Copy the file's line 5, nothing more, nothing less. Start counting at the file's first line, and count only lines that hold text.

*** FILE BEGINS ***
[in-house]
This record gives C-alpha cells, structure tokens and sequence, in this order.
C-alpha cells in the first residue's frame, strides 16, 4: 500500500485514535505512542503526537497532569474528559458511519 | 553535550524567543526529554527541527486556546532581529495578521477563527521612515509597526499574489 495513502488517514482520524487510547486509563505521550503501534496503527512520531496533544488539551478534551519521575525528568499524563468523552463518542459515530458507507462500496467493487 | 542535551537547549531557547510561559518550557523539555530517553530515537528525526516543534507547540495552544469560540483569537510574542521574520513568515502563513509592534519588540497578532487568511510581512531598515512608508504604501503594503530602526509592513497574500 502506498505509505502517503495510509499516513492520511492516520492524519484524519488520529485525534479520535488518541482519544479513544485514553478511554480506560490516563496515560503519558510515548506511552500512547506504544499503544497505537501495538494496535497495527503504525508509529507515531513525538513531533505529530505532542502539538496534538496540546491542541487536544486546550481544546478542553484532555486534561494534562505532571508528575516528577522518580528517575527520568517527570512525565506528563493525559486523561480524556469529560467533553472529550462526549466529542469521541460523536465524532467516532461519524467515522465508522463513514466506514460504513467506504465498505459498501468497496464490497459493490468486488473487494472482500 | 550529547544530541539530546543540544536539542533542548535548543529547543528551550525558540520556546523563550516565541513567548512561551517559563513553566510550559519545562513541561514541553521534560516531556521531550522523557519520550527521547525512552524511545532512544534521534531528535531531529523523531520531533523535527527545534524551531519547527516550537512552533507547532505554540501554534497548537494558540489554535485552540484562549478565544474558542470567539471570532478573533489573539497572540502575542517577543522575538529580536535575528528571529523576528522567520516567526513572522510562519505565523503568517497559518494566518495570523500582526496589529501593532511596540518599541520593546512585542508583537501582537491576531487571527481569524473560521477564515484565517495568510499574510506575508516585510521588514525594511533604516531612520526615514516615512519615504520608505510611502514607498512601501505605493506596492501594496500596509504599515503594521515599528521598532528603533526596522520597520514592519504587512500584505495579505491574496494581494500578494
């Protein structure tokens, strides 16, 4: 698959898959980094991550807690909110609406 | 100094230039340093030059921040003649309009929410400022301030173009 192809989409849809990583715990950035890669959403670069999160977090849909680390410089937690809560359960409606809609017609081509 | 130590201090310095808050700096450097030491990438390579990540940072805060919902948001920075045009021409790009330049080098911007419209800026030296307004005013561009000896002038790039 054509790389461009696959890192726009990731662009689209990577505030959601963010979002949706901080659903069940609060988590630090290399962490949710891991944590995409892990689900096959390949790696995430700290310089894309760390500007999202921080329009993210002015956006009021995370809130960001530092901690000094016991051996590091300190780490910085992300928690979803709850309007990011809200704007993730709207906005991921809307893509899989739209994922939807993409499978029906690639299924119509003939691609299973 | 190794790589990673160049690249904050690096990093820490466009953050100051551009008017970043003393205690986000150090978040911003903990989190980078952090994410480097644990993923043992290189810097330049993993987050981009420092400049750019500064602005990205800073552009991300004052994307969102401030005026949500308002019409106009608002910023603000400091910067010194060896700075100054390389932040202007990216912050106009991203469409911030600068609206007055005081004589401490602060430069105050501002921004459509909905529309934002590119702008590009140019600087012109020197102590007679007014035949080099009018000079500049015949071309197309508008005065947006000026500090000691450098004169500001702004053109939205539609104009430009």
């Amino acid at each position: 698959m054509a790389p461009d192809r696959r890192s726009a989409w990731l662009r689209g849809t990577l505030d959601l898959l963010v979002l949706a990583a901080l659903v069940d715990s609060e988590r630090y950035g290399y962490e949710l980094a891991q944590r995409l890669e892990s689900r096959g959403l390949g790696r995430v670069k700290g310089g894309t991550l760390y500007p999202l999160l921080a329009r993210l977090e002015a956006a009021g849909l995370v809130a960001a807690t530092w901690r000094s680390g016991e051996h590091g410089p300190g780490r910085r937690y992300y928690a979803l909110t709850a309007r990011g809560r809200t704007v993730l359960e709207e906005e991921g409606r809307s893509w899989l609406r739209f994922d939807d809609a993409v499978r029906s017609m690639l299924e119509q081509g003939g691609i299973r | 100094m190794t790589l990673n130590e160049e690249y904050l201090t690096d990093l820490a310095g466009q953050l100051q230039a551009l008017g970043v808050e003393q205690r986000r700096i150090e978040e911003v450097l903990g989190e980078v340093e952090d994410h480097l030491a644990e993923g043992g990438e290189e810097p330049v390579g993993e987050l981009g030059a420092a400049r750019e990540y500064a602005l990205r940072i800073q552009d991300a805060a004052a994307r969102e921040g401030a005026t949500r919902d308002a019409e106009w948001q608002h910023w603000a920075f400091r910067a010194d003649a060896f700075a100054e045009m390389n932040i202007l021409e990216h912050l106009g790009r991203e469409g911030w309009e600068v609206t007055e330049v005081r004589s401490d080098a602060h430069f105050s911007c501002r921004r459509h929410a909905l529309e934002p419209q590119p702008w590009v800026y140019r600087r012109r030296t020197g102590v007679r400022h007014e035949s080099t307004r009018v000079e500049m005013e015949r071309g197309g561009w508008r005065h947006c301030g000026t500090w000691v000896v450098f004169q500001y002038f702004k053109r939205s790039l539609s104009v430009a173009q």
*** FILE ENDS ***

């Amino acid at each position: 698959m054509a790389p461009d192809r696959r890192s726009a989409w990731l662009r689209g849809t990577l505030d959601l898959l963010v979002l949706a990583a901080l659903v069940d715990s609060e988590r630090y950035g290399y962490e949710l980094a891991q944590r995409l890669e892990s689900r096959g959403l390949g790696r995430v670069k700290g310089g894309t991550l760390y500007p999202l999160l921080a329009r993210l977090e002015a956006a009021g849909l995370v809130a960001a807690t530092w901690r000094s680390g016991e051996h590091g410089p300190g780490r910085r937690y992300y928690a979803l909110t709850a309007r990011g809560r809200t704007v993730l359960e709207e906005e991921g409606r809307s893509w899989l609406r739209f994922d939807d809609a993409v499978r029906s017609m690639l299924e119509q081509g003939g691609i299973r | 100094m190794t790589l990673n130590e160049e690249y904050l201090t690096d990093l820490a310095g466009q953050l100051q230039a551009l008017g970043v808050e003393q205690r986000r700096i150090e978040e911003v450097l903990g989190e980078v340093e952090d994410h480097l030491a644990e993923g043992g990438e290189e810097p330049v390579g993993e987050l981009g030059a420092a400049r750019e990540y500064a602005l990205r940072i800073q552009d991300a805060a004052a994307r969102e921040g401030a005026t949500r919902d308002a019409e106009w948001q608002h910023w603000a920075f400091r910067a010194d003649a060896f700075a100054e045009m390389n932040i202007l021409e990216h912050l106009g790009r991203e469409g911030w309009e600068v609206t007055e330049v005081r004589s401490d080098a602060h430069f105050s911007c501002r921004r459509h929410a909905l529309e934002p419209q590119p702008w590009v800026y140019r600087r012109r030296t020197g102590v007679r400022h007014e035949s080099t307004r009018v000079e500049m005013e015949r071309g197309g561009w508008r005065h947006c301030g000026t500090w000691v000896v450098f004169q500001y002038f702004k053109r939205s790039l539609s104009v430009a173009q």